10 Listens is a music review series where Michael Durek listens to an album at least ten times, taking notes along the way: the aim is to give a comprehensive picture of an album
Places listened: IIWII Studios Weekhawken, on Genelec 1032a, Barefoot Micromains, Fulcrum RM25 & Audio Teknik Subs; on Sennheiser HD380 Pro Headphones; Buick Regal 2003 (LS); NJ PATH train and NYC Subway L train on ear buds; home stereo system in NJ.
It’s not every day that you see a benefit record that is aesthetically related to the cause that it’s advancing. Whale/Human Collaborative Project’s Pod Tune features ambient composers from around the world using whale sounds, synthesizers, guitars, vocals, nature sounds, and more. The album, released in LP, CD, and digital formats, is powerfully coherent. The LP has only nine tracks and a consistent ambient tone throughout. The CD version extends to thirteen tracks and has a wider aesthetic reach, delightfully including some beats, a rockin’ tune, and a little calypso. It is, to my surprise, only the second album I’ve seen dedicated to whales, the first being Hovhaness’s And God Created Great Whales.
The whale song was supplied by David Rothenberg, Kent Noonan, the Macaulay Library, and Paul Knapp. Humpback whales can sing continuously for twenty-four hours or longer. They make music through their nasal cavities. According to Rothenberg, whales in different regions develop different songs: North Pacific Whales have a certain kind of song, North Atlantic whales another. They copy each other.
Each composer uses the whale sounds in a different way—as percussion, haunting ambience, melody, or chord tones. At times they even play the role of a lead vocal or maybe a spoken-whale word piece.
For me, different tracks stood out depending on the caliber of the system. When at IIWII Studios, with the Genelecs, Micromains, and Fulcrum Rm25s tuned to play simultaneously, certain tracks contained high frequency elements that seemed to jump out of the speakers. Notably, Mikael Jorgensen (of Wilco), Li Daiguo, William Basinski, Eric Holm, and Christina Vantzou’s tracks shined on the audiophile setup—stereo imaging, textural subtlety, and dynamics came through in great detail.
Eric Holms’s “My Jaw Was Made of Ancient Whale Bone” is an abstract track with dynamic bass, whirling wind, and looping clicks. By itself soothing, it could be used in a horror film or Autonomous sensory meridian response (ASMR) video with equal facility. The percussive clicks are organic and gritty. Jacob Kirkegaard’s chilling “Chasm Chant” is another abstract offering, with discordant tones fading in and out like a warning siren.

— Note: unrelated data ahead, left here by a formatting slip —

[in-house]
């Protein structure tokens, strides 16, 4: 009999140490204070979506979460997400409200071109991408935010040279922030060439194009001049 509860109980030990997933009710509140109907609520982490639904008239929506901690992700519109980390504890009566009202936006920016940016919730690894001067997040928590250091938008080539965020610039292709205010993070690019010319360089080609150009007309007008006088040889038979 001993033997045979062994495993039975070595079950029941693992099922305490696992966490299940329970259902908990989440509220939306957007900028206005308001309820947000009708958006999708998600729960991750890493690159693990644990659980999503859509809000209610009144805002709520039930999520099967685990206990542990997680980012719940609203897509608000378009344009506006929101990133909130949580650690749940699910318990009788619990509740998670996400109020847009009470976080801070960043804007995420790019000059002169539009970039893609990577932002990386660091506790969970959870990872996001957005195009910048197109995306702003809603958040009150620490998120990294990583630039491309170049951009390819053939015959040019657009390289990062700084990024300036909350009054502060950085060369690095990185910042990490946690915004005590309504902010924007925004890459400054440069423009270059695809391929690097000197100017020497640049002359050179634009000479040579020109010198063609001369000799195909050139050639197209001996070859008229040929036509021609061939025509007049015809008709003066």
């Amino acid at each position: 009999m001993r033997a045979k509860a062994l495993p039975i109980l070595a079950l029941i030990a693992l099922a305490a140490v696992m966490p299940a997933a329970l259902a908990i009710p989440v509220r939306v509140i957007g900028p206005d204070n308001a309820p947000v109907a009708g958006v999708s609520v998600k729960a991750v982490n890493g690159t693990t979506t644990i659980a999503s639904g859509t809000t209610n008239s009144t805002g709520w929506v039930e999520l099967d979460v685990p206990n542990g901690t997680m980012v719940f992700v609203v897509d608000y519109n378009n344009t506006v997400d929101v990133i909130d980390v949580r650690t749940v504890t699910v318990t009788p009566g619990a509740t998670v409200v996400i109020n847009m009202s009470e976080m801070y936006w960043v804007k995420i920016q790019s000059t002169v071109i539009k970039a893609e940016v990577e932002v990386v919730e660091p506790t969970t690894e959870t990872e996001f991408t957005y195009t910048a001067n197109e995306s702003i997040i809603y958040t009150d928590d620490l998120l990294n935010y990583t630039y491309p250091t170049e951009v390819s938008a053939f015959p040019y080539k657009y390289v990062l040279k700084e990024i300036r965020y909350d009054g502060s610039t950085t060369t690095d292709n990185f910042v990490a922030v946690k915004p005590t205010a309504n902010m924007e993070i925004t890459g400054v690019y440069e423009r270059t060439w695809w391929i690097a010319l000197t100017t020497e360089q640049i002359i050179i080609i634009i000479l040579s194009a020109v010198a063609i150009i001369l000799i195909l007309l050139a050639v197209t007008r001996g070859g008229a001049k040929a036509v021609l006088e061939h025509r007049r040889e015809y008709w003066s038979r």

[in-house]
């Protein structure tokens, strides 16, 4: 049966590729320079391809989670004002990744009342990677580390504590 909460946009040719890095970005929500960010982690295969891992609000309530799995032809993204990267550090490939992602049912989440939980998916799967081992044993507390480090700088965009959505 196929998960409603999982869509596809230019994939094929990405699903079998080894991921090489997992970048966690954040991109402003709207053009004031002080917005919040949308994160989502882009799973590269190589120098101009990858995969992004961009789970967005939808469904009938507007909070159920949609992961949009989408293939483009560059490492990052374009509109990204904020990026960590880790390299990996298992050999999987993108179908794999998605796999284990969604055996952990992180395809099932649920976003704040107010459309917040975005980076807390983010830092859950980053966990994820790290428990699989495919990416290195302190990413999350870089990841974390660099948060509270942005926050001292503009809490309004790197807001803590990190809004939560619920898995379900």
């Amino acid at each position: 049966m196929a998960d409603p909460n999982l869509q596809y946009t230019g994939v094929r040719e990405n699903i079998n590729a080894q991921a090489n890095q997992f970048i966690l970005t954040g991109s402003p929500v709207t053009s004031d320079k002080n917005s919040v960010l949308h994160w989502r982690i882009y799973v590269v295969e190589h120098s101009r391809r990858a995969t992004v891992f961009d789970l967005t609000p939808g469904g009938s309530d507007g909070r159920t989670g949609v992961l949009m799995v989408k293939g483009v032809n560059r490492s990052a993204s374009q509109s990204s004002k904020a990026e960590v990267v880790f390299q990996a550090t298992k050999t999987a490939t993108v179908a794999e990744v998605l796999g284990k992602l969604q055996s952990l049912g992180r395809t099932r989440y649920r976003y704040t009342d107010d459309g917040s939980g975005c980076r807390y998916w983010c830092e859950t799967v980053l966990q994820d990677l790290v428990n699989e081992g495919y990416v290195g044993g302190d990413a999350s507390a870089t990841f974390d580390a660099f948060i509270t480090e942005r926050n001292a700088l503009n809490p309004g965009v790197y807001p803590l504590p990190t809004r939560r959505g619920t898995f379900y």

William Basinski’s “Voyagers” has a gentle open feeling, sustained by a repeating background passage throughout—essentially a sus-2 arpeggio pattern. It sounds like Basinski: rain-like white noise can be heard throughout the track. The subtle, high frequencies are lost on my 2003 Buick stereo, but the tonal elements hold the song together. “Altus,” the opening track by Loscil, has a similar pairing of noise with looping chord tones, but with a much heavier melancholy mood throughout.
“Marine Layers,” by Jorgensen, features soft drones, whale sounds, and clicks. Where other tracks use just a few whale sounds, Jorgensen layers a great many to create a sonic tapestry of our marine mammalian friends.
Geasong’s “Dorudon Revival” is one of the most powerful songs on the album. It is the project of Rebecca Cross, who provides the vocals. This track walks the line between a classical vocal composition and a new age composition. Beautiful voices sing out amidst the whales as a cry for help. Schuyler Karr’s bowed upright bass joins in, and the voices are modulated with electronics. If not for the whales and modulation, I might have called it trite. But it is a beautiful, transcendent work.
Mia Hsieh’s “In The Deep Blue” is another uplifting vocal track. The production is interesting— the voices are panned and processed differently, along with the whale cries. The arrangement highlights a particular quirky ascending whale cry, which serves as a hook. It is a beautiful composition and performance, containing some audio artifacts that are only distracting on high-end setups.
One less experimental track on this compilation is Sugizo’s “Voice of Fatima,” which features heavily delayed electric guitar blended with voice synths and filtered whale voices. Occasionally, a few bass drum kicks come in and out, rendering this a vibey chill-out track, with euphoric splashes of waves crashing. An enjoyable piece, but in context of the compilation, I found myself missing the edge and dissonance that most of the tracks on Pod Tune embrace. Ugis Praulin’s “Valis” is also more traditional—he uses an electronic piano to perform a modal jam over a two-note ostinato whale loop with flute.
Greg Ellis’s “Molokini” is the most driving track on the compilation. Arpeggiated synths and beats create an upbeat Latin vibe. Structured with dropouts and drum fills, it would be at home in a dance hall or a movie soundtrack. It was a smart curatorial choice to mix in these more upbeat selections with the otherwise soft and meditative compilation.
There is something else touching about this release: proceeds benefit organizations such as the Ocean Alliance and the Blue Mind Project. I think the Humpback whales would approve.